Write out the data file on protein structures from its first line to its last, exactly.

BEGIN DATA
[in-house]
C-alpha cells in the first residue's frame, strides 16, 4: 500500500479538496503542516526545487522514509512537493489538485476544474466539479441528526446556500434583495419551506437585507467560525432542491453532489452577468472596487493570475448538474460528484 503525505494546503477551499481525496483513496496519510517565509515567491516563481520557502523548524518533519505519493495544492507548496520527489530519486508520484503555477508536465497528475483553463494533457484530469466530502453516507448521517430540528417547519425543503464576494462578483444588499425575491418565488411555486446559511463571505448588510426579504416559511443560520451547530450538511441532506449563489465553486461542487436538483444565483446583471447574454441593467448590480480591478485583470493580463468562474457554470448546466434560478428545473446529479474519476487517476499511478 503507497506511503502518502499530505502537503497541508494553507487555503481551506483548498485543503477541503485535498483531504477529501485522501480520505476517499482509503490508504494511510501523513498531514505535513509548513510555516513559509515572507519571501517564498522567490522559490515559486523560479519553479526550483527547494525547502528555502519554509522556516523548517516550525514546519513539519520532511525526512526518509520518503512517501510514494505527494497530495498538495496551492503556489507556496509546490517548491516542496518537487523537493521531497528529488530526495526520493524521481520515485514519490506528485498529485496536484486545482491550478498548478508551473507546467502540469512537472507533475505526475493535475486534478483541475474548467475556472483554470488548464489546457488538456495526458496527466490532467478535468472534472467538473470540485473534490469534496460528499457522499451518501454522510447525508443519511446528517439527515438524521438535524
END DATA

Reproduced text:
[in-house]
C-alpha cells in the first residue's frame, strides 16, 4: 500500500479538496503542516526545487522514509512537493489538485476544474466539479441528526446556500434583495419551506437585507467560525432542491453532489452577468472596487493570475448538474460528484 503525505494546503477551499481525496483513496496519510517565509515567491516563481520557502523548524518533519505519493495544492507548496520527489530519486508520484503555477508536465497528475483553463494533457484530469466530502453516507448521517430540528417547519425543503464576494462578483444588499425575491418565488411555486446559511463571505448588510426579504416559511443560520451547530450538511441532506449563489465553486461542487436538483444565483446583471447574454441593467448590480480591478485583470493580463468562474457554470448546466434560478428545473446529479474519476487517476499511478 503507497506511503502518502499530505502537503497541508494553507487555503481551506483548498485543503477541503485535498483531504477529501485522501480520505476517499482509503490508504494511510501523513498531514505535513509548513510555516513559509515572507519571501517564498522567490522559490515559486523560479519553479526550483527547494525547502528555502519554509522556516523548517516550525514546519513539519520532511525526512526518509520518503512517501510514494505527494497530495498538495496551492503556489507556496509546490517548491516542496518537487523537493521531497528529488530526495526520493524521481520515485514519490506528485498529485496536484486545482491550478498548478508551473507546467502540469512537472507533475505526475493535475486534478483541475474548467475556472483554470488548464489546457488538456495526458496527466490532467478535468472534472467538473470540485473534490469534496460528499457522499451518501454522510447525508443519511446528517439527515438524521438535524